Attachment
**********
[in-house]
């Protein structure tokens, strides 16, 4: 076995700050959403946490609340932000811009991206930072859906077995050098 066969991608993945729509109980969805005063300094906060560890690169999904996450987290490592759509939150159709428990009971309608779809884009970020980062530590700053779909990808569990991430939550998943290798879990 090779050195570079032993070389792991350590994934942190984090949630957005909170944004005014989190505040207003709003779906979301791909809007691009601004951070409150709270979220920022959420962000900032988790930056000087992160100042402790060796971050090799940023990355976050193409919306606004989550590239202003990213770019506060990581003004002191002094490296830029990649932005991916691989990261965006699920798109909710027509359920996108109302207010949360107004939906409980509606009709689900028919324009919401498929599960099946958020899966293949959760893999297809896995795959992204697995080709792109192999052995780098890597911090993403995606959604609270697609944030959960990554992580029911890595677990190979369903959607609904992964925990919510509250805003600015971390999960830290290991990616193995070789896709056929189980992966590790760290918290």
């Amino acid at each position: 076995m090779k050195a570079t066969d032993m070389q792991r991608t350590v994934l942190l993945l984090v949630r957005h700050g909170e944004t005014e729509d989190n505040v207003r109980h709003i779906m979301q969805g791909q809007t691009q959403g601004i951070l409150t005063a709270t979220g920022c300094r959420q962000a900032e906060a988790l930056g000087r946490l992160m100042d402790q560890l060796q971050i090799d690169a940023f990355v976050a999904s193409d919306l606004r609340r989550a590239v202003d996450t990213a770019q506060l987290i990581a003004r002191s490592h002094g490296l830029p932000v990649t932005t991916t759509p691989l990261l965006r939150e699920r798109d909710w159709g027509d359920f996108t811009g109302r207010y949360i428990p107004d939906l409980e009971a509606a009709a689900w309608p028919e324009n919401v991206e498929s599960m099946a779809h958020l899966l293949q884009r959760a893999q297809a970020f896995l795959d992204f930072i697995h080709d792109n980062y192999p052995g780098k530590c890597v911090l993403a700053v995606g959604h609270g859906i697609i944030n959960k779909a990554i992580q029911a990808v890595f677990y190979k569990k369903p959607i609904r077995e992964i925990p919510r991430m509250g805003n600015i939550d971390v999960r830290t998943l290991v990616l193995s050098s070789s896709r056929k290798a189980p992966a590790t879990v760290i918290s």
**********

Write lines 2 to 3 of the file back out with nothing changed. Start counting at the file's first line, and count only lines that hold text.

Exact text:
């Protein structure tokens, strides 16, 4: 076995700050959403946490609340932000811009991206930072859906077995050098 066969991608993945729509109980969805005063300094906060560890690169999904996450987290490592759509939150159709428990009971309608779809884009970020980062530590700053779909990808569990991430939550998943290798879990 090779050195570079032993070389792991350590994934942190984090949630957005909170944004005014989190505040207003709003779906979301791909809007691009601004951070409150709270979220920022959420962000900032988790930056000087992160100042402790060796971050090799940023990355976050193409919306606004989550590239202003990213770019506060990581003004002191002094490296830029990649932005991916691989990261965006699920798109909710027509359920996108109302207010949360107004939906409980509606009709689900028919324009919401498929599960099946958020899966293949959760893999297809896995795959992204697995080709792109192999052995780098890597911090993403995606959604609270697609944030959960990554992580029911890595677990190979369903959607609904992964925990919510509250805003600015971390999960830290290991990616193995070789896709056929189980992966590790760290918290």
């Amino acid at each position: 076995m090779k050195a570079t066969d032993m070389q792991r991608t350590v994934l942190l993945l984090v949630r957005h700050g909170e944004t005014e729509d989190n505040v207003r109980h709003i779906m979301q969805g791909q809007t691009q959403g601004i951070l409150t005063a709270t979220g920022c300094r959420q962000a900032e906060a988790l930056g000087r946490l992160m100042d402790q560890l060796q971050i090799d690169a940023f990355v976050a999904s193409d919306l606004r609340r989550a590239v202003d996450t990213a770019q506060l987290i990581a003004r002191s490592h002094g490296l830029p932000v990649t932005t991916t759509p691989l990261l965006r939150e699920r798109d909710w159709g027509d359920f996108t811009g109302r207010y949360i428990p107004d939906l409980e009971a509606a009709a689900w309608p028919e324009n919401v991206e498929s599960m099946a779809h958020l899966l293949q884009r959760a893999q297809a970020f896995l795959d992204f930072i697995h080709d792109n980062y192999p052995g780098k530590c890597v911090l993403a700053v995606g959604h609270g859906i697609i944030n959960k779909a990554i992580q029911a990808v890595f677990y190979k569990k369903p959607i609904r077995e992964i925990p919510r991430m509250g805003n600015i939550d971390v999960r830290t998943l290991v990616l193995s050098s070789s896709r056929k290798a189980p992966a590790t879990v760290i918290s």